However, many people in the Middle East—even well-educated ones—do not understand the concept of democracy. Expediency and ease are not the points of democracy, often, democracy slows the decision-making process down to make sure only wise decisions are made (no rash ones) and make sure everyone has had a chance to be heard. This is completely foreign to them—they would much rather get something done quickly and have strong leadership. While I already knew this, it’s fascinating to have conversations with people that believe these things. Ideas and culture really do affect the beliefs of all of us.

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We arrived in Aswan this morning. Aswan is a city in the far south of Egypt, toward Sudan. With a population of roughly 275,000 it is one of the larger cities in Egypt.

Nubians are Egypt’s second main ethnic group, and they usually live in southern Egypt or northern Sudan. They have lived there for thousands of years, often trading or battling with the Egyptians.

While our tour group went off a did a formal tour of the city, Jordan and I opted out because it was over $30/per person. Instead, we searched online for interesting places in Aswan, then grabbed a taxi outside our hostel. The driver knew immediately where we wanted to go (Nubian Museum) and took us there–for a hefty fee because we’re tourists. Pictured below is a Coptic Orthodox church.

IMG_1090At the museum (which we both got discounted tickets for a youth and student) we saw plenty of Nubian artifacts and pictures of daily life. Afterward, we walked down the hill, guided by Jordan’s phone GPS, and slipped into Fatimid cemetery.

Also known as the Islamic Necropolis, it houses many of the tombs of the Fatimids. They were part of the Shia Fatimid Caliphate, which ruled from the beginning of the 10th century until the end of the 12th, when Saladin took over.  There are tombs here from the 9th century to the 21st.

The Egyptian men hanging out at the cemetery were very helpful in showing us which dirt paths to follow to get out the other side and didn’t even ask for any tip in return.


We saw the famous unfinished obelisk, then haggled with a taxi to get us to the Nile ferry to Elephantine Island. The public ferry separated men and women, and I had a scarf/hijab so we tried to blend in with the locals in the boat. We had intended to visit the Aswan museum, but a Nubian man told us it was closed. We weren’t sure if we should believe him, but we didn’t know any better, so we allowed him to take us around the island, where two Nubian villages are. After going down tiny little alleys and along dirt paths past very undeveloped houses and gardens, we arrived at Animalia, another museum we wanted to visit. It was smaller and less official than what we had read online suggested. A Nubian woman came downstairs to greet us and walked us through a little museum dedicated to local Nubian life, homes, and decorative baskets. The price of admission was steep for what we got: 15 Egyptian pounds a person, but I suppose helping someone stay out of poverty by purchasing a service from them is good. Everyone was so friendly and kind.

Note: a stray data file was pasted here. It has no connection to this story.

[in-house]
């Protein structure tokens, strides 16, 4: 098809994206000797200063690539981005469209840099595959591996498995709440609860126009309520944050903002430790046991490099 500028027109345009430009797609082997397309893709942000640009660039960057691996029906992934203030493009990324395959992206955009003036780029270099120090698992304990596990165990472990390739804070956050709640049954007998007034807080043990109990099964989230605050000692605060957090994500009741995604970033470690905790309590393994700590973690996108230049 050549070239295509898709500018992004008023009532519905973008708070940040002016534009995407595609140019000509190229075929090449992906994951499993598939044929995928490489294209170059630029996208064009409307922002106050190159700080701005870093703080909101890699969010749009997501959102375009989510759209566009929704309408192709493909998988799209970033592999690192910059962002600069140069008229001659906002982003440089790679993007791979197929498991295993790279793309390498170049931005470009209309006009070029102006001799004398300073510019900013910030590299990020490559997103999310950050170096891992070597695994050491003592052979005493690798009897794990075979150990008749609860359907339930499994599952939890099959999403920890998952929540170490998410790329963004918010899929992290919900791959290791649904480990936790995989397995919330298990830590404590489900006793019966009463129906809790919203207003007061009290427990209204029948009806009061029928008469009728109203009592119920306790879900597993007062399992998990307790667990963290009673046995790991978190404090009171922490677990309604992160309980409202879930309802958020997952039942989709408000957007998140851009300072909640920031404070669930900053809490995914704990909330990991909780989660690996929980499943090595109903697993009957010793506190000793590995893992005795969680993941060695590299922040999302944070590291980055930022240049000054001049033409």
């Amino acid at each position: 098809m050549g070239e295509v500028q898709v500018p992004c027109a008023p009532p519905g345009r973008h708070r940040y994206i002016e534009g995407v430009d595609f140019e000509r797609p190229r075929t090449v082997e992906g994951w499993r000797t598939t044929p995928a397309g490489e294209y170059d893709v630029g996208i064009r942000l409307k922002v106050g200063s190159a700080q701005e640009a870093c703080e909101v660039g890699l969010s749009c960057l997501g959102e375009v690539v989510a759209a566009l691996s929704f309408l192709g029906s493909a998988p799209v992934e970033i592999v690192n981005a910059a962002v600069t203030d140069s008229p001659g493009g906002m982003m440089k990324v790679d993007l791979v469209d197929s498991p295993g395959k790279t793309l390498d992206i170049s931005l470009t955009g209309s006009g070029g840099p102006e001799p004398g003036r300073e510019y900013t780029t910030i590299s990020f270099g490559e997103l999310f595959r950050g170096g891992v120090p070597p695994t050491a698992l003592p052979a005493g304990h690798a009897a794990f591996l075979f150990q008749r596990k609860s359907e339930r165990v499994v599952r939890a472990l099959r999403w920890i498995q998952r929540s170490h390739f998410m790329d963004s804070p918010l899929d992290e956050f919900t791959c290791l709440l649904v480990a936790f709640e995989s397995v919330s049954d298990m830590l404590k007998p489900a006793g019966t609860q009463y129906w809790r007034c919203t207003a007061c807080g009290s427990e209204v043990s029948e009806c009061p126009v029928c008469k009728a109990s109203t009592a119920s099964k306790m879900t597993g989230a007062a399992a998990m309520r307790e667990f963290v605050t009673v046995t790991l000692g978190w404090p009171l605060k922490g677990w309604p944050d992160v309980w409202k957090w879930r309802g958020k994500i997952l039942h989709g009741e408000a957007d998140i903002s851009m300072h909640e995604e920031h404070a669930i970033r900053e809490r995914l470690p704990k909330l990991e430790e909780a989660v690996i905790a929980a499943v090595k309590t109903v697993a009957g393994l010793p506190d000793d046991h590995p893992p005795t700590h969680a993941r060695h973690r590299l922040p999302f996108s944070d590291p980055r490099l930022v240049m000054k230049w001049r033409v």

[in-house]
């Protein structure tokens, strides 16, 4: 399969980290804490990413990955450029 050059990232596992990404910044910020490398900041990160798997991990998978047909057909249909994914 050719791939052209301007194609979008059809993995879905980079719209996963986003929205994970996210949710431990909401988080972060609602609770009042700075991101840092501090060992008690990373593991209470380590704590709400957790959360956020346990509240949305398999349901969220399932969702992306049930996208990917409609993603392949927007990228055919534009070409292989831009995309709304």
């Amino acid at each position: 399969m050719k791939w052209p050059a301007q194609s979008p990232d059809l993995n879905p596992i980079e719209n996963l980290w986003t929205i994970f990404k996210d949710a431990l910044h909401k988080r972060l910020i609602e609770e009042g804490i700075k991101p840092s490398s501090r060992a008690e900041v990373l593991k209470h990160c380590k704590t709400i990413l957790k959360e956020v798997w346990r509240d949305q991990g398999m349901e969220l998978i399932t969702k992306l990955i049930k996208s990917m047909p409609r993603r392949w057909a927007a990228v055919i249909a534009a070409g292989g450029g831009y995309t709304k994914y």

A large portion of the Nubian people lived just south of here for hundreds of years, but flooding along the Nile was getting worse and threatening several temples and parts of Aswan. So in the 1960s the Egyptian government, with some funding from other nations (including the U.S.) moved the temples, built a dam, and permanently flooded the area the Nubians lived. About half were moved to Sudan, while the rest (around 80,000) were moved to the Aswan area. The Egyptian president Nasser declared that Nubians could claim any land between Aswan and Luxor along the west bank of the Nile.

This evening we ate dinner in a local Nubian home, and the food was delicious. Along the ferry ride we were able to see the monastery of St. Simon, one of the oldest Christian monasteries in the world. The ancient Desert Fathers, seeking the solitude of the Egyptian desert, began practicing Christian monasticism.


Taking a ferry across the Nile reminded me so much of Agatha Christie’s “Death on the Nile.” I think Jordan was relieved because the BBC version doesn’t have any singing for me to imitate, unlike “The Prince of Egypt” (from yesterday looking at alabaster stone) or “The Sound of Music” (when going through the Vienna airport). As long as I sing quietly, no one hears me and it makes me very happy. So far, Egyptians seem to like us. Actually, I was expecting (As an American) to be met with cool indifference or slight displeasure by the Egyptians, but instead everyone is very enthusiastic about us being from America and seem very excited to have American tourists back among them.

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Land of Sand and Sun

Jordan and I arrived safely Saturday afternoon. We were unable to sleep on any of the flights, so by the time we landed in Egypt we had been without sleep for about 24 hours, with perhaps some catnaps on the transatlantic flight.